The Joplin Globe, Joplin, MO

Tornado: Donate & volunteer

June 3, 2011

DONATE: Cash donations continue to flow

JOPLIN, Mo. — Thanks in part to the actions of a single transplanted Joplin native living in central Missouri, small Joplin businesses and nonprofits directly affected by the May 22 tornado could have access to nearly $1 million, with more on the way.

A check for $864,414 was presented Friday morning to the United Way of Southwest Missouri and Southeast Kansas officials by their United Way cousins in Columbia. The total held “United for Joplin” donations made by Columbia-based businesses and individuals.

“It’s a testament of the good-heartedness of people and the desire to be a part of something bigger than themselves,” said Tim Rich, executive director of the Heart of Missouri United Way. He was on hand Friday morning to hand the check over to Ron Pence, president of the Joplin-based United Way’s board.

Former Joplin resident Brent Beshore, who now lives in Columbia, used his savvy at social networking to secure the funds, using Facebook to funnel money into a tornado fund established by the Heart of Missouri United Way.

“In reality, we’re connected — that’s what’s been proven to me,” Rich said. “We really are connected in ways we never were before.”

Funding may be dispersed to only those nonprofits or for-profit agencies and organizations engaged in tornado recovery efforts in Joplin. A committee of four, including Joplin City Manager Mark Rohr, has been established to review storm recovery funding applications and decide where the money should go.

The money will be given out “based on need,” said Valerie Searcy, director of marketing for the United Way of Southwest Missouri and Southeast Kansas.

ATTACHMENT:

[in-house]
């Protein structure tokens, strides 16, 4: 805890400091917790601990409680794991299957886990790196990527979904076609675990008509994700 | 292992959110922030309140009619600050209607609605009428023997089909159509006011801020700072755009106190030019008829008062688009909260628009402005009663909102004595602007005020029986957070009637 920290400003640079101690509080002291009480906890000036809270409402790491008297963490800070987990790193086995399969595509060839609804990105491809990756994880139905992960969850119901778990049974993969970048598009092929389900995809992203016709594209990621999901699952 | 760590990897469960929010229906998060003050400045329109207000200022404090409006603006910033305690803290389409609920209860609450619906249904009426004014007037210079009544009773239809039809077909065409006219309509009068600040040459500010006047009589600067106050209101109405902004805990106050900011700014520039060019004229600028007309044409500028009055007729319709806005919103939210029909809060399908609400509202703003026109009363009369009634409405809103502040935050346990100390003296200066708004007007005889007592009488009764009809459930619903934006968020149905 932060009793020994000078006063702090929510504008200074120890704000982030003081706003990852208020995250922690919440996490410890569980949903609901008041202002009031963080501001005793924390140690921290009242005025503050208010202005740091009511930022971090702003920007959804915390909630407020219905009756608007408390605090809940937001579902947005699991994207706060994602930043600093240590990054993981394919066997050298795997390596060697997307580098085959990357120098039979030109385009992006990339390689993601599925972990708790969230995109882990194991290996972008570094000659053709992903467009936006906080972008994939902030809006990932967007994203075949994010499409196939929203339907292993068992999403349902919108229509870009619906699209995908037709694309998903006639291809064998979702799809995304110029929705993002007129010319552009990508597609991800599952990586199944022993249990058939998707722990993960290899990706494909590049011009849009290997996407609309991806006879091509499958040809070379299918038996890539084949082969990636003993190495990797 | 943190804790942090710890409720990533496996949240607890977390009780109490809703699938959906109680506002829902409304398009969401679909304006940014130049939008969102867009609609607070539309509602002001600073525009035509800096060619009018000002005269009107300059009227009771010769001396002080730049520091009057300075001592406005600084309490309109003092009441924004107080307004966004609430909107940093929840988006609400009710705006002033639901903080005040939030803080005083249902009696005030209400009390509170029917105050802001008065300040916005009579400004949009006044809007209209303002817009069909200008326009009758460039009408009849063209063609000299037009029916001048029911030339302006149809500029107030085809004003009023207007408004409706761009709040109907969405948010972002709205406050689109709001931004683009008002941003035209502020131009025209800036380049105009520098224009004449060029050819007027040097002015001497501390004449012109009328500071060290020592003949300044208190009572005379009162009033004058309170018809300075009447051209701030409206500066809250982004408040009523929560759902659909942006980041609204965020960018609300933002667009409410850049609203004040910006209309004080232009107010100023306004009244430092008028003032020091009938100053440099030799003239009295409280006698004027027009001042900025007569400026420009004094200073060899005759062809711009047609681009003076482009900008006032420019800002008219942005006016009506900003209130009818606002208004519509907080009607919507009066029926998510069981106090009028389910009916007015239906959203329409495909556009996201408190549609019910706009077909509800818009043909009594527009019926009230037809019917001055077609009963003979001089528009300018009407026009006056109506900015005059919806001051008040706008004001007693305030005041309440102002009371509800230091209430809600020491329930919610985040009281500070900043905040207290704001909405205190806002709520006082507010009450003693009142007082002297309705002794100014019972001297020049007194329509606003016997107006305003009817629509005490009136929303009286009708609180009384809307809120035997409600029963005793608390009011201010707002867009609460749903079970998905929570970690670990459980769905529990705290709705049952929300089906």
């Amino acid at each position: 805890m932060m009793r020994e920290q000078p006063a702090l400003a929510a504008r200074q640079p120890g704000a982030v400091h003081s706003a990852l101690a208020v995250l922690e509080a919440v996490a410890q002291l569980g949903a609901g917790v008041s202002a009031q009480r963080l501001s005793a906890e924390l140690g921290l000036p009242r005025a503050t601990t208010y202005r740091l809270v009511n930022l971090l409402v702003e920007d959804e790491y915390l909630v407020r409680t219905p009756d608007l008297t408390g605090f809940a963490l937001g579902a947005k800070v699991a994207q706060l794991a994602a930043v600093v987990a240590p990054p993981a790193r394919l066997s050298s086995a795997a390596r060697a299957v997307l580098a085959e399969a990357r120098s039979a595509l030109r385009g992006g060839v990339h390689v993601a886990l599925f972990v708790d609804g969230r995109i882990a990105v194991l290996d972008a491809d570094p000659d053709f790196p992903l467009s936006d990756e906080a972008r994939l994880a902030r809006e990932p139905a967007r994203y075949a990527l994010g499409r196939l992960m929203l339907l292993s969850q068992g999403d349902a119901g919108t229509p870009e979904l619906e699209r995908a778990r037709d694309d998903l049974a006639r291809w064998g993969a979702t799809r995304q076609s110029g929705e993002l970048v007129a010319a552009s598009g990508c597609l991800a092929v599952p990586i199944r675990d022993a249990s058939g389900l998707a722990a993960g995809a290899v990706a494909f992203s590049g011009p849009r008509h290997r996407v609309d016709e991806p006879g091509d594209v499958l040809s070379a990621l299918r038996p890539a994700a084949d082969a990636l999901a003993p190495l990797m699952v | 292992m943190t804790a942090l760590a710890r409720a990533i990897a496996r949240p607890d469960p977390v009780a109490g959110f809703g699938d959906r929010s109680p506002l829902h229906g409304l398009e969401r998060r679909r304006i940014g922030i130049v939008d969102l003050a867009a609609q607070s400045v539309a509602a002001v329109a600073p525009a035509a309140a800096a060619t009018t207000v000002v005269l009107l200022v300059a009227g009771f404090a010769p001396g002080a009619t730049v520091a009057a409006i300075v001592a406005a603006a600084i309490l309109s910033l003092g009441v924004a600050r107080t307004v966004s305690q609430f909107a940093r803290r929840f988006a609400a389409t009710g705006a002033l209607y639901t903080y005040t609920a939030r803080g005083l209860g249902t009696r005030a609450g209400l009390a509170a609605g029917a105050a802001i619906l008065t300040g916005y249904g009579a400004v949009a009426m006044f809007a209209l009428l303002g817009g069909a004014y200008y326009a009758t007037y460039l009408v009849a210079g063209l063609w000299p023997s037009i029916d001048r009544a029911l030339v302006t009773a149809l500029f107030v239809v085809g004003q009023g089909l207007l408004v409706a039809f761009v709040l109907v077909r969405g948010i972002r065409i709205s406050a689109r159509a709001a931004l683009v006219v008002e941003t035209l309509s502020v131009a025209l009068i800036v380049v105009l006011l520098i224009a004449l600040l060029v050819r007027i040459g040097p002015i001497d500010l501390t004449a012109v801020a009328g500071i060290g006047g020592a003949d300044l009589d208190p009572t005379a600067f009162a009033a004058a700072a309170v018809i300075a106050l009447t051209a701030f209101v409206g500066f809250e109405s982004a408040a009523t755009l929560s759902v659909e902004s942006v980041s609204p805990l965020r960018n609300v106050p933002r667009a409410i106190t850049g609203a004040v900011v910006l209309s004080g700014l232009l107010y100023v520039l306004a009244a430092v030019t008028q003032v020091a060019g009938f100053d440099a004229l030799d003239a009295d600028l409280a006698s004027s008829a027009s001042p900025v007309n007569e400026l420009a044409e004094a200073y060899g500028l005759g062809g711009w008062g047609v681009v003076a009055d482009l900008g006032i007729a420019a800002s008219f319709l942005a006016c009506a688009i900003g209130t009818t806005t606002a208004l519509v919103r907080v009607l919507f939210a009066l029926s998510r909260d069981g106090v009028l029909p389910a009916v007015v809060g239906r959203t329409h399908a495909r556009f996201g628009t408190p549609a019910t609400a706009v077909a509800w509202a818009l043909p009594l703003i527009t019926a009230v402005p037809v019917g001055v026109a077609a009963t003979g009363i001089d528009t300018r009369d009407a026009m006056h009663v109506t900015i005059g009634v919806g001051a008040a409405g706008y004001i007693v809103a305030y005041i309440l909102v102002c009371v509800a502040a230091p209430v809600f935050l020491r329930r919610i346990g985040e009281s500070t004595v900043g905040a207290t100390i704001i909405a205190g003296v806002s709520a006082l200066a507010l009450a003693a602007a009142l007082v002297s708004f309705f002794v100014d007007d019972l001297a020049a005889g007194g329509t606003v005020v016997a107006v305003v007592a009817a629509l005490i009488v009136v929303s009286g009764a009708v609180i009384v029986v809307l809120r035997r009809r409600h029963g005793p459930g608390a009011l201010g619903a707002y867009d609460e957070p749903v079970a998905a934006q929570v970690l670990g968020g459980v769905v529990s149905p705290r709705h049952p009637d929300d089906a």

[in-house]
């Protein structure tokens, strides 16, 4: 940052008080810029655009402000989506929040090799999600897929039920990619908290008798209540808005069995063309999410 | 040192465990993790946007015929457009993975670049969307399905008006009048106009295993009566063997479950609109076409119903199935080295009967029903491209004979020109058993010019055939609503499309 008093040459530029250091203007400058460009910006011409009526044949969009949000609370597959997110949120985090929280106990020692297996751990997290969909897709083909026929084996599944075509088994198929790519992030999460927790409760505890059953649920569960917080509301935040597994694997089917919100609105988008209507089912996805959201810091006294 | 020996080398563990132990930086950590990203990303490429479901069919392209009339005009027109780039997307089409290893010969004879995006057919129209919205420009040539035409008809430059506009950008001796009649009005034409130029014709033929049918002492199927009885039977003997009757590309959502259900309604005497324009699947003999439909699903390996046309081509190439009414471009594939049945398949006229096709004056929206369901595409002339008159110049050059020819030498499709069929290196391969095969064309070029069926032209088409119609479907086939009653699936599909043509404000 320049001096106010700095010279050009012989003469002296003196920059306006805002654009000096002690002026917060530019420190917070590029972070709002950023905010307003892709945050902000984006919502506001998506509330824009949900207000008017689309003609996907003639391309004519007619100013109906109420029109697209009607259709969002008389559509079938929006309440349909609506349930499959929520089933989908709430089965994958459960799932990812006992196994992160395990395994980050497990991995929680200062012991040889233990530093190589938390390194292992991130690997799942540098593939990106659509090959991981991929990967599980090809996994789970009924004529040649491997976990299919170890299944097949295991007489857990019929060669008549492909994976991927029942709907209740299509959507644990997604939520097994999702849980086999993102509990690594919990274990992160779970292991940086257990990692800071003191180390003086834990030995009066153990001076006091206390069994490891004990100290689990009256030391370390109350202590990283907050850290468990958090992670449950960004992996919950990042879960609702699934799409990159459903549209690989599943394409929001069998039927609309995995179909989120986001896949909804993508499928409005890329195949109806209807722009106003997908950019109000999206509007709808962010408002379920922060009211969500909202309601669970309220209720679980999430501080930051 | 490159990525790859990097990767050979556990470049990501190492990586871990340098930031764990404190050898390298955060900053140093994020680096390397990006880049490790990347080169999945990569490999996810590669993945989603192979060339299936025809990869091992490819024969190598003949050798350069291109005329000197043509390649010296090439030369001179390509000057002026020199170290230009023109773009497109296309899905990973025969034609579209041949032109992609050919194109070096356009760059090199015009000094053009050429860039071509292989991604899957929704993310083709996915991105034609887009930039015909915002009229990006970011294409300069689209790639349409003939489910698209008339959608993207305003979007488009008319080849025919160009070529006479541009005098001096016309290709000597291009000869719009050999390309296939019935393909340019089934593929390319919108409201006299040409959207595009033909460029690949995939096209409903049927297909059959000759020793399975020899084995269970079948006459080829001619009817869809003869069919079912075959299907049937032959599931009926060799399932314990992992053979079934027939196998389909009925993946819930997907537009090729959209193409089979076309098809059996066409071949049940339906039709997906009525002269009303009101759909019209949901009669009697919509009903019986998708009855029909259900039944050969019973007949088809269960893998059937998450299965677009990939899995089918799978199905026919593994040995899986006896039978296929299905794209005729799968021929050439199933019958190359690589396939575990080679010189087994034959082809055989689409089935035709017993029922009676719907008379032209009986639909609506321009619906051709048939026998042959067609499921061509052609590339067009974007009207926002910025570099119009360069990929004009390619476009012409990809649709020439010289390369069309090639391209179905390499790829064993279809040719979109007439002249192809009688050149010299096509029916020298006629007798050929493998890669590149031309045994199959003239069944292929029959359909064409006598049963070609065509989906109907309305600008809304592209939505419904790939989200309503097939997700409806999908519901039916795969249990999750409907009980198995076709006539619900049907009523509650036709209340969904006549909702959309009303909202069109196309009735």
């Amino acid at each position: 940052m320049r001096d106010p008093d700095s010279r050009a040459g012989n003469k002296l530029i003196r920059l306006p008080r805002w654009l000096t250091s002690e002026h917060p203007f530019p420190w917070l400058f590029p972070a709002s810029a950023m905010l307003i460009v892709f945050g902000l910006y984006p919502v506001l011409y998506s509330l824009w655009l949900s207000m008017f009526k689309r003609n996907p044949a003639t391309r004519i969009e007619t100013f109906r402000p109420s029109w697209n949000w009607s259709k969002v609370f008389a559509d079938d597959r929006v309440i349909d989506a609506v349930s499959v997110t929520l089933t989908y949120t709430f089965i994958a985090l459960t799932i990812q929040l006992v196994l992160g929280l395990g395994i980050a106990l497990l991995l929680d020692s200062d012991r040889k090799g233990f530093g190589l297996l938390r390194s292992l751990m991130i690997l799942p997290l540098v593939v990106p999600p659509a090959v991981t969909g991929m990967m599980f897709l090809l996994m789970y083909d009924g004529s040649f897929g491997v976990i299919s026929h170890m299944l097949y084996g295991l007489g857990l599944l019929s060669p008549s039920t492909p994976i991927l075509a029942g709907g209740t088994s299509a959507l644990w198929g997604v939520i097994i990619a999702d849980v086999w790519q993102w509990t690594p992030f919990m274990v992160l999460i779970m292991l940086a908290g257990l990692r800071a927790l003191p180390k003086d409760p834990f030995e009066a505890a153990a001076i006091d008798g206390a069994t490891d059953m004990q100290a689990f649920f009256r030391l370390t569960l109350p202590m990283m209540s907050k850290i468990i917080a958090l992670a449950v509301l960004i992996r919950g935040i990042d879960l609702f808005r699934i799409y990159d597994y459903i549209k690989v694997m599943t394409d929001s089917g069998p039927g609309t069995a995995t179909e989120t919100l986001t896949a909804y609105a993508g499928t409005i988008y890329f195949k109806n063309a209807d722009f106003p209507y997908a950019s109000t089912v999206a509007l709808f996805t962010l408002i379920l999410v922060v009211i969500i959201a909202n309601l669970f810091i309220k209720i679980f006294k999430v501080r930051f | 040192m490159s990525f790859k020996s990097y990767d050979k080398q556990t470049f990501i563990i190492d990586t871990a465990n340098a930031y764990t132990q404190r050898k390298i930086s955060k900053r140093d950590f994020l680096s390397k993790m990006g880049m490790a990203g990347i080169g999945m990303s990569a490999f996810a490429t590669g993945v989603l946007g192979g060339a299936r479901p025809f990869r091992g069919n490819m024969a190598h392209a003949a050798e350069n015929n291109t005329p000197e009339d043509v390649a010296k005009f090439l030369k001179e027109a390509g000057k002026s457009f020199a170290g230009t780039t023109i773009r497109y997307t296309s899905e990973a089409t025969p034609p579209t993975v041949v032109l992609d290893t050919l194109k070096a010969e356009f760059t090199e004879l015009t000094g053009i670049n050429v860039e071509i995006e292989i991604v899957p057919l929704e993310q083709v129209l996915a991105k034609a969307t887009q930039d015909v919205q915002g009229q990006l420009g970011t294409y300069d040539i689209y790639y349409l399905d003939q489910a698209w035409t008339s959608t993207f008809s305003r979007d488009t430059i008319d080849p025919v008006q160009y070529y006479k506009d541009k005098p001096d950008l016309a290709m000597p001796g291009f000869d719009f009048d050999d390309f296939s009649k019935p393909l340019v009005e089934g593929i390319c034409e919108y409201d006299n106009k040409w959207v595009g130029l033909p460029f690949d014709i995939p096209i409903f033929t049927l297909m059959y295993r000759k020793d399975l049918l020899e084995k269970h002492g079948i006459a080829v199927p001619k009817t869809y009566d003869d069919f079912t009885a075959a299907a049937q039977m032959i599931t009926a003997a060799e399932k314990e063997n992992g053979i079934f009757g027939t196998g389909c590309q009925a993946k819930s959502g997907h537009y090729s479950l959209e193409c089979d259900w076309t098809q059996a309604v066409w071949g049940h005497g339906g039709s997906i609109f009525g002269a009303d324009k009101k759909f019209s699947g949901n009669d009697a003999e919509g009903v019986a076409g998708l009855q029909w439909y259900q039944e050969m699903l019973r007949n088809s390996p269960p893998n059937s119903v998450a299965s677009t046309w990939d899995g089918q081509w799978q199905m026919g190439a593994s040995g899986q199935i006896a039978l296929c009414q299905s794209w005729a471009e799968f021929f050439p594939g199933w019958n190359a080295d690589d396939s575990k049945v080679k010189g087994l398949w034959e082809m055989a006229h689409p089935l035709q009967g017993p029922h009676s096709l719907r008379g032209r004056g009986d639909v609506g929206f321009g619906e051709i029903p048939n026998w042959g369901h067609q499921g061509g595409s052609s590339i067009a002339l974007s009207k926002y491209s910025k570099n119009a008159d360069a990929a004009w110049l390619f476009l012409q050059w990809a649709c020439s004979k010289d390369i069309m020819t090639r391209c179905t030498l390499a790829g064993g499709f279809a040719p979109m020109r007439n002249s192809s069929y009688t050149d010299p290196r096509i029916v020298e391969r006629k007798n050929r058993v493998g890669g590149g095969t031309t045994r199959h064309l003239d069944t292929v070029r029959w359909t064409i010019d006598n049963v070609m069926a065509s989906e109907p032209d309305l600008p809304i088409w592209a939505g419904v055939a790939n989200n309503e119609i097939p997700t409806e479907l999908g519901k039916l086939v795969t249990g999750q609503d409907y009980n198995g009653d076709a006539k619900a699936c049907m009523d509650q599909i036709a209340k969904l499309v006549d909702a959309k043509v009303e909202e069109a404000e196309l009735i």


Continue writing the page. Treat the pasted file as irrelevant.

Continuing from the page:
“Whether it’s $25 or a $1,000, when you put all that into one pot, it’s amazing,” she said.

As of May 27, “United for Joplin” funds reached $1.1 million, Rich said. “And now it’s up to $1.34 million.

“You know, our annual campaign in Columbia (usually raises) $3.5 million, so to be able to raise a third of that (total) in little less than a week, it’s just mind-boggling.”

Contributions included $200,000 from Sam’s Club; $125,000 from the Beshore-Cornell family; $25,000 from Shelter Insurance; $8,680 from Missouri Credit Union; and $5,000 from The Crossing.

Rich didn’t know how many checks they could end up writing for the Joplin-based United Way.

“As the money comes in, we’ll just let it flow” on down to Southwest Missouri, he said. “I don’t know how long this will go on. This has taken on a life of its own.”

Because Joplin has been overwhelmed with tangible donations since the night of May 22, cash donations are now being requested over items such as bottled water or canned goods.

More cash donations continue to pour into the city.

• Friday afternoon, U.S. Bank officials presented to members of the Community Foundation of Southwest Missouri Inc. a check for $50,000, supporting the bank’s commitment to rebuilding Joplin.

• Con-way, the freight company based in Joplin, announced on Thursday a $200,000 donation to local Joplin tornado relief efforts. Half of the amount will go directly to citywide efforts coordinated by the CFSWM, Red Cross, The Bridge and Commerce Recovery Fund. The rest of the cash will go to the Con-way Truckload Employee Tornado Relief fund.

• The American Society for the Prevention of Cruelty to Animals announced Friday a $100,000 grant to the Joplin Humane Society “to support disaster relief and recovery efforts.” The grant will be used by the Joplin Humane Society for resources needed to support its operation as well as to repair infrastructural damage to the shelter. Additional funding will be used for future disaster response and preparedness efforts in the community.

The grant is named in memory of Joplin Humane Society Executive Director Karen Aquino’s stepdaughter, Rachel Markham, 31, who died when the tornado struck Joplin on May 22.

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